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Legendary boxer Dingko passes away at 42, condolences pour in

Legendary boxer Late Ngangom Dingko

Last year he was tested positive for COVID-19. Like many battles in his life, he had overcome the virus too. 

TFM Desk

Legendary boxer Ngangom Dingko passed away on Thursday after a long battle with liver cancer. The enigmatic pugilist had won gold at the 1998 Asian Games held at Bangkok, for which he was awarded the Arjuna award. In 2013, he was awarded Padma Shri for his contribution to the sport. 

Many, including eminent personalities took to social media platforms to pay tribute to the boxer who had inspired a generation of world class athelte not just in his native state of Manipur, but the whole country. 

President Ram Nath Kovind wrote in Twitter: His life was brief but will remain inspiring to the youth, especially from Manipur, for long. 

Prime Minister Narendra Modi also took to Twitter to condole the death and shared the grief of the family and his admirers. 

“One of the finest boxers India has ever produced, Dinko’s gold medal at 1998 Bangkok Asian Games sparked the Boxing chain reaction in India,” wrote union minister of state for youth affairs and sports, Kiren Rijiju on Twitter. 

Manipur chief minister N Biren Singh also took to Twitter: “Dingko Singh was one of the most outstanding boxers Manipur has ever produced”.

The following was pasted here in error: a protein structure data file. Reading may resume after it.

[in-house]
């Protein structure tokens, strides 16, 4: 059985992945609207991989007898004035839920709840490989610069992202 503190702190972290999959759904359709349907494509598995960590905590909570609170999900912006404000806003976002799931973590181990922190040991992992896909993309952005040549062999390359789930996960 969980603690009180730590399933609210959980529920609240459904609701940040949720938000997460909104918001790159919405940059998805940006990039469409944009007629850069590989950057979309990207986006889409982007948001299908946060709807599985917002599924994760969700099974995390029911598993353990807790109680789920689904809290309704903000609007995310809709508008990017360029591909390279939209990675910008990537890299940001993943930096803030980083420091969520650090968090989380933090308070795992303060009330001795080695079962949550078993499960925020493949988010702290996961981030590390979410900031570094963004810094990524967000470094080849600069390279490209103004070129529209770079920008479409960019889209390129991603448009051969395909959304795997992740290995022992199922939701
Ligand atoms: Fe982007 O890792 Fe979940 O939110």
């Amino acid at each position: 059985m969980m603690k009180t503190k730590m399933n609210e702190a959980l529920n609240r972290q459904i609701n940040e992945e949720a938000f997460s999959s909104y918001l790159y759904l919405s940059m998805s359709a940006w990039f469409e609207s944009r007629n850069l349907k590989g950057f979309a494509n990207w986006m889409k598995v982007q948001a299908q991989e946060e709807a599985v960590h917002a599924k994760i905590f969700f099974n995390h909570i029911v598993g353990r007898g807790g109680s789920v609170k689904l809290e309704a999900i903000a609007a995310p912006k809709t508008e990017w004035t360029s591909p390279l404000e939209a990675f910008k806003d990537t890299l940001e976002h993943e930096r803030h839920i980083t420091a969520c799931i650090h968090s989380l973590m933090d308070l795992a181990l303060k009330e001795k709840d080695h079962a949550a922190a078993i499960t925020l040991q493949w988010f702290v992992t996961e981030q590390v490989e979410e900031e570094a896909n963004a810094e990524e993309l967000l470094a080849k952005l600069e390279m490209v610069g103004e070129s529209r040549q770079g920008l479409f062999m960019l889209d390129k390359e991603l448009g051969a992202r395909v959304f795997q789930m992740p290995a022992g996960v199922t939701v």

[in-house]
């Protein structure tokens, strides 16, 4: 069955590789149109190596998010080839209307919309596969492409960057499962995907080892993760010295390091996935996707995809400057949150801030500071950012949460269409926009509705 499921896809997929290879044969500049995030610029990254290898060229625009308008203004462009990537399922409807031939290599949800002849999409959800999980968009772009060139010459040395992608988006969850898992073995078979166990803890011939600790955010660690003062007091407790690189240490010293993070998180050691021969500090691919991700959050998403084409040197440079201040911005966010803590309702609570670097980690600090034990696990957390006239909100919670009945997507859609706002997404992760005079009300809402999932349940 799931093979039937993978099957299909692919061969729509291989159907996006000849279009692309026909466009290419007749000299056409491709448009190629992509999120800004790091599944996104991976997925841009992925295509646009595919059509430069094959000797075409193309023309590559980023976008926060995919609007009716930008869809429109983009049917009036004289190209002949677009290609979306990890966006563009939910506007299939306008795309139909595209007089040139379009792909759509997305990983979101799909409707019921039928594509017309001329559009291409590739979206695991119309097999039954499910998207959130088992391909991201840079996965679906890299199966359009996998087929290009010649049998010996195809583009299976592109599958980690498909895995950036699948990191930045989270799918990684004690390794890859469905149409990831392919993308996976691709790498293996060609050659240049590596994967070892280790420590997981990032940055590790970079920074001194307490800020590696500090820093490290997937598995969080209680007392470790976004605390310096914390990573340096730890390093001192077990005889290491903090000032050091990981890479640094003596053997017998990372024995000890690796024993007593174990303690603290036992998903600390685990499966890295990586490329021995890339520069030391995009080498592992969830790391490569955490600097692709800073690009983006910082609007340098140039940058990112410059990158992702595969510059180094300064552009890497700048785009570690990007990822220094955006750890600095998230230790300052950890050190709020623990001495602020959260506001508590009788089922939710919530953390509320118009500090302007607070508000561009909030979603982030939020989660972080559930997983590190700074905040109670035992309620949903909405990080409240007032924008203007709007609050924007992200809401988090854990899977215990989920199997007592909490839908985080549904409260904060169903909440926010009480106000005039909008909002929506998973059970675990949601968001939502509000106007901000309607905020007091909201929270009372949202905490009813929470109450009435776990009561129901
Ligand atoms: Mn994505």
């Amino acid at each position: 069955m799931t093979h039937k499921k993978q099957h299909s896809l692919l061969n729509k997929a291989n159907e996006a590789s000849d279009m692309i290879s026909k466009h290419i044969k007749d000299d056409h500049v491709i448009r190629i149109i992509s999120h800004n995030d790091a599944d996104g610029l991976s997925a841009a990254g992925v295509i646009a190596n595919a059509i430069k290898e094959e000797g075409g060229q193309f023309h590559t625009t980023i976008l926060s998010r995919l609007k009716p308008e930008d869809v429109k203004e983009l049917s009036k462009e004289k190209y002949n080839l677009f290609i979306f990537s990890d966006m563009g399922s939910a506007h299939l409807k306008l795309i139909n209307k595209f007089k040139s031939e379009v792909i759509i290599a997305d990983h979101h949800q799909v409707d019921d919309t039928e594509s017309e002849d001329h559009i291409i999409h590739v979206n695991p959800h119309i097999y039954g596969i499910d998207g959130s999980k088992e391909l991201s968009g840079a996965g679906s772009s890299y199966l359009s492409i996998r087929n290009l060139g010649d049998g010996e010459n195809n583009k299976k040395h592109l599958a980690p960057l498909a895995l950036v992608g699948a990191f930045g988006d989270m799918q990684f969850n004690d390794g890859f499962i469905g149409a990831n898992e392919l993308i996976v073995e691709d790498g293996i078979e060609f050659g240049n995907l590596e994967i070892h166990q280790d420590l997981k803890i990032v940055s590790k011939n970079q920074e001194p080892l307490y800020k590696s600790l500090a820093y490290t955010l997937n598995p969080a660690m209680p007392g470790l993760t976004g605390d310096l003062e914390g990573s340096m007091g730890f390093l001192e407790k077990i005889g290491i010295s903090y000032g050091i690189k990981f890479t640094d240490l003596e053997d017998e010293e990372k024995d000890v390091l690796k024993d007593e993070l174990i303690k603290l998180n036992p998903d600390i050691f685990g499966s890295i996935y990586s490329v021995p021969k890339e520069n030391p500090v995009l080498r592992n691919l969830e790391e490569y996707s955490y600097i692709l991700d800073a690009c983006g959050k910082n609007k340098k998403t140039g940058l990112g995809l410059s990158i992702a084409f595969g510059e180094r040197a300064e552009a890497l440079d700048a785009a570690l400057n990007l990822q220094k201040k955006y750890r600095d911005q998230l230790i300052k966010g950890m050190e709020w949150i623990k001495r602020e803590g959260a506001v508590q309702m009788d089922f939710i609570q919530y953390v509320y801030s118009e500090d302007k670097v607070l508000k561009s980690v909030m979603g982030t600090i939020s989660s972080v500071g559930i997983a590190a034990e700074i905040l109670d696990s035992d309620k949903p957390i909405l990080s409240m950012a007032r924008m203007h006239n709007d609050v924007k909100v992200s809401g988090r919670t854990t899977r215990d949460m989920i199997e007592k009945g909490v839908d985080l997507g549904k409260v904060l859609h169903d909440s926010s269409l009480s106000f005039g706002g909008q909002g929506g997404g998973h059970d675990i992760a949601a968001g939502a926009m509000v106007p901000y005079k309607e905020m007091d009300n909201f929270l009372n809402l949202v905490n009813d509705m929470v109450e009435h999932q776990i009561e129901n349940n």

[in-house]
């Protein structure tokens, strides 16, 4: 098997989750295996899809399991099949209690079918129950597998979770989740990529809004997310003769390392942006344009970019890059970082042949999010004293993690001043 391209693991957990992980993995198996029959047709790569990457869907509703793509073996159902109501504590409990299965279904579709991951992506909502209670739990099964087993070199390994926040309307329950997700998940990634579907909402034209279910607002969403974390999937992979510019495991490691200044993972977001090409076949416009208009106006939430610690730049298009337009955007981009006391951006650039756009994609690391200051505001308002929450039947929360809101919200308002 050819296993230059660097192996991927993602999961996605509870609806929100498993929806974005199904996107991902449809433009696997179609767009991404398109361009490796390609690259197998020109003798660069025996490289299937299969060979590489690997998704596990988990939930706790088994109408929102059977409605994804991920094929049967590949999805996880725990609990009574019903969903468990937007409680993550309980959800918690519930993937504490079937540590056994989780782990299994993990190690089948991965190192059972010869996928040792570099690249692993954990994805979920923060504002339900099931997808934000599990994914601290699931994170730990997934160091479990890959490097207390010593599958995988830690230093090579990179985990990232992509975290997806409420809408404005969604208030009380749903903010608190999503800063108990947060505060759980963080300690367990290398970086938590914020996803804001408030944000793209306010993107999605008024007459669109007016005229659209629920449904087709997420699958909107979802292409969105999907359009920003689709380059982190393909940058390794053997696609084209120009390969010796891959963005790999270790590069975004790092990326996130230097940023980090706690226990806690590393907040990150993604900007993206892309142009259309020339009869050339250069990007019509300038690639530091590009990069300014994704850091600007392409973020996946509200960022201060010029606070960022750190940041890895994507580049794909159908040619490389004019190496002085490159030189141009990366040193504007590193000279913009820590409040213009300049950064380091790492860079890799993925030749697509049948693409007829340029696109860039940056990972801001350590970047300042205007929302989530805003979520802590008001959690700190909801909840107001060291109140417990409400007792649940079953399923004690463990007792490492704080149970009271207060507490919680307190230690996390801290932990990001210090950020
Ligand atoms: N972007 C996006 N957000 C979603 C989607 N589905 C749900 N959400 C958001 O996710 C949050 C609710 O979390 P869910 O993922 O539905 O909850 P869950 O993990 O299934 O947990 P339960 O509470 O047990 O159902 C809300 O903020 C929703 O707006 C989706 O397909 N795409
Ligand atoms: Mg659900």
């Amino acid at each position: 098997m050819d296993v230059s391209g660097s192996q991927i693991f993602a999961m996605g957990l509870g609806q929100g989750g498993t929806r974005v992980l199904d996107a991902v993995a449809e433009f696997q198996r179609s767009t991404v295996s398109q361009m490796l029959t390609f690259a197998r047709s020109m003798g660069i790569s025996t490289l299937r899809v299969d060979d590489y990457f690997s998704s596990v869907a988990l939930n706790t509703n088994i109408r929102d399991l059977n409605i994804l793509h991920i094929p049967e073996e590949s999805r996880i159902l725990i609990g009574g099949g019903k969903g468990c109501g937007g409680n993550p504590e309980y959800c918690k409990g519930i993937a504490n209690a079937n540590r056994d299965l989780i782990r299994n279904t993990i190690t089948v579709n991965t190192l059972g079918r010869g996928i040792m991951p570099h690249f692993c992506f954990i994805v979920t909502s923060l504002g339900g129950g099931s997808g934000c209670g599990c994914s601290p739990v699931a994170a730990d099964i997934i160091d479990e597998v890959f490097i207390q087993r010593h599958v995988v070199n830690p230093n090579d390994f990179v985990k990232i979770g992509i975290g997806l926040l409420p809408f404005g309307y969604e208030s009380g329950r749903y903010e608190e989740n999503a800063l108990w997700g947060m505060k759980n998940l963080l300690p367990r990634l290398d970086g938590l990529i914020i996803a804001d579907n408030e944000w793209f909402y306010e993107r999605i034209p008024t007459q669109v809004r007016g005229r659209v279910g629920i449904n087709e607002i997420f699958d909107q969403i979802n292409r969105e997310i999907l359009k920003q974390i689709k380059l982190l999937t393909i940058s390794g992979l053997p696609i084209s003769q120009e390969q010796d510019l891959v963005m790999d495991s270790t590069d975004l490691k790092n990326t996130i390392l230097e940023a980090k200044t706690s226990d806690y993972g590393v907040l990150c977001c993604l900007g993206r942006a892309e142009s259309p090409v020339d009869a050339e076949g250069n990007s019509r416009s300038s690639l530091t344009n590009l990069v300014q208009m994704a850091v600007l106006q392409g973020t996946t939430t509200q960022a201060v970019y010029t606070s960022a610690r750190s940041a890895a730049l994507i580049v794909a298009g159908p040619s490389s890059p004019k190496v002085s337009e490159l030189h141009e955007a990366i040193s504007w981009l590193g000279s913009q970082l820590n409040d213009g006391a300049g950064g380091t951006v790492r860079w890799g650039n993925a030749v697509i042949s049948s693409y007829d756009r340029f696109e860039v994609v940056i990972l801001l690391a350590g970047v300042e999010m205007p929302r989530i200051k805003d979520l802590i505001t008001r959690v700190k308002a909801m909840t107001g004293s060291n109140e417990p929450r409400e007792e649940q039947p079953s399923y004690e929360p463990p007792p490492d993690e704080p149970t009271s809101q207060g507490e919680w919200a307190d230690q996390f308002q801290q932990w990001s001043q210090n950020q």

Another legendary boxer from the state, Mary Kom also took to Twitter. “You leave but your legacy will live among us,” she said. 

MPCC president Govindas Konthoujam also condoled the death of Dingko and shared the grief of his family members, friends and fans. 

In a message, Govindas said, “He represented our state and nation in the world. His inspiration to young boxers and dedication to boxing will forever be remembered. May the Almighty give strength to the bereaved family members. I pray for his soul to be in eternal peace”. 

The 42 year old pugilist was known for his flamboyant, on and off the court. His meteoric rise captured the imagination of the state and inspired many. For someone who grew up in an orphanage home and to win gold in Asiad in Boxing after a gap of 16 years, combined with his unapologetic personality made him a legend. A road along the Khuman Lampak Sports Complex was also named after him. 

The legendary boxer who was with the Indian Navy had hung up his gloves and took to coaching. Last year he was tested positive for COVID-19. Like many battles in his life, he had overcome the virus too. 

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